Fire Authorities remind businesses that fire safety is their responsibility
Cambridge and Peterborough is one of a number of fire authorities urging businesses to carry out regular checks – or face the consequences.
Fire authorities across the UK are reminding businesses of their responsibilities under the Regulatory Reform (Fire Safety) Order 2005 to ensure that their properties meet essential safety guidelines in the event of a fire.
This means businesses should perform regular documented audits to ensure the adequacy of fire safety signs, fire detection and suppression equipment, emergency exits and basic emergency procedures.
County and Regional Fire Authorities have a statutory duty to enforce the provisions of the Order, to reduce the risk of fire causing death or serious injury to individuals and to protect property. They conduct fire safety audits of their own, which examine premises and relevant documents to ascertain compliance with the Order.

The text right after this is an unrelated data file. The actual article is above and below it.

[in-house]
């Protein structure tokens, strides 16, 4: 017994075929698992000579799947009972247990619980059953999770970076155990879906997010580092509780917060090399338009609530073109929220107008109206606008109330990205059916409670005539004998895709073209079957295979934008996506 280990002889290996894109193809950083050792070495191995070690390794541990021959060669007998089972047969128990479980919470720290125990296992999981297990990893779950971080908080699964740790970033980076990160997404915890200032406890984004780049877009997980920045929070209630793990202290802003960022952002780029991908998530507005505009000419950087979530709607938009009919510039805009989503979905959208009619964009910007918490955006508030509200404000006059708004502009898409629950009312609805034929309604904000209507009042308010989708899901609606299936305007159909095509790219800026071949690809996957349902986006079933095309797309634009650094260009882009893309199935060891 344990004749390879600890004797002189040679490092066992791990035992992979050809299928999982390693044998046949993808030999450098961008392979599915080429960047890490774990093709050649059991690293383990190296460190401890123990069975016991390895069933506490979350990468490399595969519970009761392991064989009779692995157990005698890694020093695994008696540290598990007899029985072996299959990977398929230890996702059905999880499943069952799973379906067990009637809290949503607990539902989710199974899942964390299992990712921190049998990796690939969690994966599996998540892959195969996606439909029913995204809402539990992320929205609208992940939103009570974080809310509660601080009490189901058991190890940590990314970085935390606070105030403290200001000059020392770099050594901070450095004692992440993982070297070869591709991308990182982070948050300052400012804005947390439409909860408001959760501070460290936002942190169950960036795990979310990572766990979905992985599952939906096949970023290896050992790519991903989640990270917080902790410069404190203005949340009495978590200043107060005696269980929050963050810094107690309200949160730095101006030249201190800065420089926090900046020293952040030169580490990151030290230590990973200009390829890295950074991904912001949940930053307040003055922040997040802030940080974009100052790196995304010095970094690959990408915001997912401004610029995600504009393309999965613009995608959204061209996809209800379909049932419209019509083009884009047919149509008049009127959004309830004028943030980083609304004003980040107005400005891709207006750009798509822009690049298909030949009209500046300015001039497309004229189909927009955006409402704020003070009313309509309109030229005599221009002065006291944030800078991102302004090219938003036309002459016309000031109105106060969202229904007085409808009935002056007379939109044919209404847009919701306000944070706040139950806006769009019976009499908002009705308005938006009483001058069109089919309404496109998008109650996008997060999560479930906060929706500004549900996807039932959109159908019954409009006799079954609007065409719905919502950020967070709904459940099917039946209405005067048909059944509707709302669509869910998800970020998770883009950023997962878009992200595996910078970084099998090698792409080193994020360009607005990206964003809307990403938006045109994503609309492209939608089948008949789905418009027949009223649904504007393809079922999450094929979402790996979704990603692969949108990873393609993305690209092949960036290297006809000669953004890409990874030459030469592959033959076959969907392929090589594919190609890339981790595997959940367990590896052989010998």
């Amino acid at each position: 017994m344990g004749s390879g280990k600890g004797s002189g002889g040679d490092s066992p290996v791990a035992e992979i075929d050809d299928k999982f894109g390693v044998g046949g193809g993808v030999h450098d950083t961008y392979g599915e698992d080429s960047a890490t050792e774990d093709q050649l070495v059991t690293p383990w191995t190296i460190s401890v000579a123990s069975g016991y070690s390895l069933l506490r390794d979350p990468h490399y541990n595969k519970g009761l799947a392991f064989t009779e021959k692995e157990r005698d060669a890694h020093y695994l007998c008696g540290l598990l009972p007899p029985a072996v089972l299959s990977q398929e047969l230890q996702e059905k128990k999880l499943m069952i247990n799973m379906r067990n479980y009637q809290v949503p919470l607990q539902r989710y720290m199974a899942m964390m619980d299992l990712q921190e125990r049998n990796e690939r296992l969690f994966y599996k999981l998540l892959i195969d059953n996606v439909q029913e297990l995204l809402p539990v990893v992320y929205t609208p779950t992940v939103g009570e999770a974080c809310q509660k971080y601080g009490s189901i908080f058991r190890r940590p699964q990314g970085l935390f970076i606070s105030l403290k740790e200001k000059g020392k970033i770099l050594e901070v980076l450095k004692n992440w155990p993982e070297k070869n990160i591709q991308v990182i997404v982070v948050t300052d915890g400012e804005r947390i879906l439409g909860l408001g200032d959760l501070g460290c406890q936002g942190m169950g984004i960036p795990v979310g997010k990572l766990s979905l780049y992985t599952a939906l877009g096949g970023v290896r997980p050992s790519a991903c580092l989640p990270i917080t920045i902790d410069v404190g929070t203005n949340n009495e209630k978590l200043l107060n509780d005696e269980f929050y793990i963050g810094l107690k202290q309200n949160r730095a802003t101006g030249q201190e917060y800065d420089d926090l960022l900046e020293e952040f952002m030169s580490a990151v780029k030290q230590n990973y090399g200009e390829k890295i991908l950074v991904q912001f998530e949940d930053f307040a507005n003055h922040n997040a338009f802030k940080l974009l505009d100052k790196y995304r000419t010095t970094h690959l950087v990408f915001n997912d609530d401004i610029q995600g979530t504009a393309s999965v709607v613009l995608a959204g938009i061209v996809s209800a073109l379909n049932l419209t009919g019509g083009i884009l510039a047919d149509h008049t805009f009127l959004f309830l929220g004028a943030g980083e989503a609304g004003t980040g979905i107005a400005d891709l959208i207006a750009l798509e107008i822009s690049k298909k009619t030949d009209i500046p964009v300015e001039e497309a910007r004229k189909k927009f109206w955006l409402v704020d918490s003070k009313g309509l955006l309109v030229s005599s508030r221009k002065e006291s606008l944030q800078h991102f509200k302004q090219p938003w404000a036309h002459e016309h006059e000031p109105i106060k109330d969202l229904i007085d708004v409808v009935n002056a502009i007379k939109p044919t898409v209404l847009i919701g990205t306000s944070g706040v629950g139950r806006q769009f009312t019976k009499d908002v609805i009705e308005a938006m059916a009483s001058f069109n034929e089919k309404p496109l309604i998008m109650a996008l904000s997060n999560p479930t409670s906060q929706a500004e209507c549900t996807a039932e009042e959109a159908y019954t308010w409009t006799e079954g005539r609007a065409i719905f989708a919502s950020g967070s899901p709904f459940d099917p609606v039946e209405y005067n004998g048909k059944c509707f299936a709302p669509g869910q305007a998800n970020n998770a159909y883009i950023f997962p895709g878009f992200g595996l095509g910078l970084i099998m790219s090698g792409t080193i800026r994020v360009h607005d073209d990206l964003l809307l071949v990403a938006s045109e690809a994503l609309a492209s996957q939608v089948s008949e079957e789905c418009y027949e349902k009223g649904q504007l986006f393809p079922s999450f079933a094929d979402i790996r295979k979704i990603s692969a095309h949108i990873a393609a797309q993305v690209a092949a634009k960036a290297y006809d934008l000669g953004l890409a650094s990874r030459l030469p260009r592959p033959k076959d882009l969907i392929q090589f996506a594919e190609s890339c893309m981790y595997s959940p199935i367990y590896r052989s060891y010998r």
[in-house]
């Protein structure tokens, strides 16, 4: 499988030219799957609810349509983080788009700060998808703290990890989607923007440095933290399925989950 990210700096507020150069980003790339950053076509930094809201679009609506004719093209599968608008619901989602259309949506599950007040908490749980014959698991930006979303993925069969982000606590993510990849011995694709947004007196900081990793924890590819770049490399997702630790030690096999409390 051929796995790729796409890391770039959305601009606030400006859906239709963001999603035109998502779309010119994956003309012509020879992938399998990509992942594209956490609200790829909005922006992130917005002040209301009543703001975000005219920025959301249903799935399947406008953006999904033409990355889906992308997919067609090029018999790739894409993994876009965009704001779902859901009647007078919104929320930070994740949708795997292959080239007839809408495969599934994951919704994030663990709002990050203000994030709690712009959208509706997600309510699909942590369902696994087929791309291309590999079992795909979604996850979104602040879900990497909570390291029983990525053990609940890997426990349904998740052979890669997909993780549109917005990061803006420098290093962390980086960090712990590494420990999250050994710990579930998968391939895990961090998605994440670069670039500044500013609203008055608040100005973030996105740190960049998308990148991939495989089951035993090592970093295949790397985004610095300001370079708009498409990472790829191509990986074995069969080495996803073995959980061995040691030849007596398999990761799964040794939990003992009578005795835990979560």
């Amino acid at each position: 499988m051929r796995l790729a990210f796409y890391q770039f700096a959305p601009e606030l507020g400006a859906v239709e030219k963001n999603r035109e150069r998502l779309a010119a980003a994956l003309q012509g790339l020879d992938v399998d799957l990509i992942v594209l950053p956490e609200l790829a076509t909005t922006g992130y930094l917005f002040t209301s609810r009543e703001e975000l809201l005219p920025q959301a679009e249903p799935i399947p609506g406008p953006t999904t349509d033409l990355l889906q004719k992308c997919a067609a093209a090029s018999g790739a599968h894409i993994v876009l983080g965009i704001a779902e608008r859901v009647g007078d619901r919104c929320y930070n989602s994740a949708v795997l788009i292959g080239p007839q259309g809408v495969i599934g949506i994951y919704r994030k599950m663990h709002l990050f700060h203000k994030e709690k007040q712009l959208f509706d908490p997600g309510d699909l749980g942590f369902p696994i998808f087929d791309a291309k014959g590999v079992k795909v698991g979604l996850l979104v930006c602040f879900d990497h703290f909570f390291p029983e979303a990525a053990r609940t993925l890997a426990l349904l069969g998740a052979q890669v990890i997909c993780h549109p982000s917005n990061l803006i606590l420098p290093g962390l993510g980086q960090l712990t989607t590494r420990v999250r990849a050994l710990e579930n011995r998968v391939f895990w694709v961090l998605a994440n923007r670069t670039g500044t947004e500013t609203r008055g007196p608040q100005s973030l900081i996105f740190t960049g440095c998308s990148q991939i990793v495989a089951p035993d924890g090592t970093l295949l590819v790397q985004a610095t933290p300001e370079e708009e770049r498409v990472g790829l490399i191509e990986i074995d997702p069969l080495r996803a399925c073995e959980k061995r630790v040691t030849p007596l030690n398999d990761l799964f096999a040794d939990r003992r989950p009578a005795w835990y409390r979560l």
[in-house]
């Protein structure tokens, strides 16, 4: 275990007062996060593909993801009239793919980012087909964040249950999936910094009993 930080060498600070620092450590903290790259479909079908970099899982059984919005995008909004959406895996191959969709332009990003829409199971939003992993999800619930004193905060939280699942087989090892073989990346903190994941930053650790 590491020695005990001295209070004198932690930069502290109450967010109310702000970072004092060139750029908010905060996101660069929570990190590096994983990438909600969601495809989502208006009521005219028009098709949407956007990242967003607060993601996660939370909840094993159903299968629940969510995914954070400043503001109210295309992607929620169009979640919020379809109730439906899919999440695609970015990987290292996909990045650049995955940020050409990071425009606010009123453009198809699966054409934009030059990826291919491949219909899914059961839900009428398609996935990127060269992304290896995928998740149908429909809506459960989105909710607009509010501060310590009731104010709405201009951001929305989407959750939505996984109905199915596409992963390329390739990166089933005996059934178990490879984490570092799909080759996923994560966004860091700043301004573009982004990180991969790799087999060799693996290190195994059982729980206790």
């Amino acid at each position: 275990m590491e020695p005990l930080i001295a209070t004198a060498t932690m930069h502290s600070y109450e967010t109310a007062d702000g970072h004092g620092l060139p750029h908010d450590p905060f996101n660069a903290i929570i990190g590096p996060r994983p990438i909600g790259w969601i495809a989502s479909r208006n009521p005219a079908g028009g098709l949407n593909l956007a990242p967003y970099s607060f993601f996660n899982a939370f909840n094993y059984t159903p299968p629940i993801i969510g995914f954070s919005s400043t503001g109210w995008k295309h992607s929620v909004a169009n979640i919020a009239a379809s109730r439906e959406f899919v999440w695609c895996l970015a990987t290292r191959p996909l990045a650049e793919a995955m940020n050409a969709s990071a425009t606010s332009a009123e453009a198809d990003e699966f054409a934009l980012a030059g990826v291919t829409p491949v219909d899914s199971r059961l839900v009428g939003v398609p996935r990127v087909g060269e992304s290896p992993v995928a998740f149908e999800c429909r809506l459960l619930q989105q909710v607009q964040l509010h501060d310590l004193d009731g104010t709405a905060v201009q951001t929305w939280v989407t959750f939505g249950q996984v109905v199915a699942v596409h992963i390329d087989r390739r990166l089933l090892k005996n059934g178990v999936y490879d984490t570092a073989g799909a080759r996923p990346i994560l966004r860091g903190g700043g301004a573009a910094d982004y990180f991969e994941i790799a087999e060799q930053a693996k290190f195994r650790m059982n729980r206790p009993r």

Businesses need to be prepared for such audits, primarily to minimise the risk to staff, visitors or customers at their premises, but also to avoid possible prosecution for a breach.
As part of the audit process, Fire Officers perform a thorough review of relevant documents and will expect them to be present and up-to-date. These documents might include the fire risk assessment, fire safety policy, evacuation plan, records of fire drills, safety training records, most recent test data for fire extinguishers, alarms, etc and electrical test certificates and PAT records.
The Officers will also perform an inspection to ensure that everything is correct, whatever the records might say. Make sure fire exits are clear and all signage is as it should be, as these are the most common breaches identified during such inspections.
While Fire Safety Audits are carried out routinely everywhere, there are certain factors that might cause the Authorities to focus on particular locations or types of premises. This is a purely risk-based approach and is likely to stem from such factors as public complaints, history of past incidents, change of use or specific requests from interested parties.
Providing practical help and advice is a core part of the Fire Service’s role. By taking full advantage of their services, businesses can mitigate risk to the public and ensure they are operating within the law.